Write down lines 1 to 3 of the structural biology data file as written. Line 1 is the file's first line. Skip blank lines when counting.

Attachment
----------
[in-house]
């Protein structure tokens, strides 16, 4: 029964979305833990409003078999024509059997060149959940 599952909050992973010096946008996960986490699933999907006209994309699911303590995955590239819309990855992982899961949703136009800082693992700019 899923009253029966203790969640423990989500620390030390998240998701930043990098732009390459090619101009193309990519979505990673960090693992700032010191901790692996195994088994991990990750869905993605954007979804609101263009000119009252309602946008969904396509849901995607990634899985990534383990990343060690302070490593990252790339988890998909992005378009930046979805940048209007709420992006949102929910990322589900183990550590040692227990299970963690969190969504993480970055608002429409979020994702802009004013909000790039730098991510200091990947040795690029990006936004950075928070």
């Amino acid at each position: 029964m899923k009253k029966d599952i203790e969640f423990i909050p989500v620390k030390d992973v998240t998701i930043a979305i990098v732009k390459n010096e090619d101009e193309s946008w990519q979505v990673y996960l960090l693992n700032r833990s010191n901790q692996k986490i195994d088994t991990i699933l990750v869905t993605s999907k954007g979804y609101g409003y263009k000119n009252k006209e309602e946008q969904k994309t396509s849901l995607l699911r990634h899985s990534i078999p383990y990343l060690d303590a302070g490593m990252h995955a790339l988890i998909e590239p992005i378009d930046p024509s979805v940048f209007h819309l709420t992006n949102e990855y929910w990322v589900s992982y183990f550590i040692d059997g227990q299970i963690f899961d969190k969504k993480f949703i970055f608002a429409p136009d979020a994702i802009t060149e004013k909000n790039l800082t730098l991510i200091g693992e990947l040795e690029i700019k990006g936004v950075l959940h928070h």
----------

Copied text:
[in-house]
């Protein structure tokens, strides 16, 4: 029964979305833990409003078999024509059997060149959940 599952909050992973010096946008996960986490699933999907006209994309699911303590995955590239819309990855992982899961949703136009800082693992700019 899923009253029966203790969640423990989500620390030390998240998701930043990098732009390459090619101009193309990519979505990673960090693992700032010191901790692996195994088994991990990750869905993605954007979804609101263009000119009252309602946008969904396509849901995607990634899985990534383990990343060690302070490593990252790339988890998909992005378009930046979805940048209007709420992006949102929910990322589900183990550590040692227990299970963690969190969504993480970055608002429409979020994702802009004013909000790039730098991510200091990947040795690029990006936004950075928070």
């Amino acid at each position: 029964m899923k009253k029966d599952i203790e969640f423990i909050p989500v620390k030390d992973v998240t998701i930043a979305i990098v732009k390459n010096e090619d101009e193309s946008w990519q979505v990673y996960l960090l693992n700032r833990s010191n901790q692996k986490i195994d088994t991990i699933l990750v869905t993605s999907k954007g979804y609101g409003y263009k000119n009252k006209e309602e946008q969904k994309t396509s849901l995607l699911r990634h899985s990534i078999p383990y990343l060690d303590a302070g490593m990252h995955a790339l988890i998909e590239p992005i378009d930046p024509s979805v940048f209007h819309l709420t992006n949102e990855y929910w990322v589900s992982y183990f550590i040692d059997g227990q299970i963690f899961d969190k969504k993480f949703i970055f608002a429409p136009d979020a994702i802009t060149e004013k909000n790039l800082t730098l991510i200091g693992e990947l040795e690029i700019k990006g936004v950075l959940h928070h």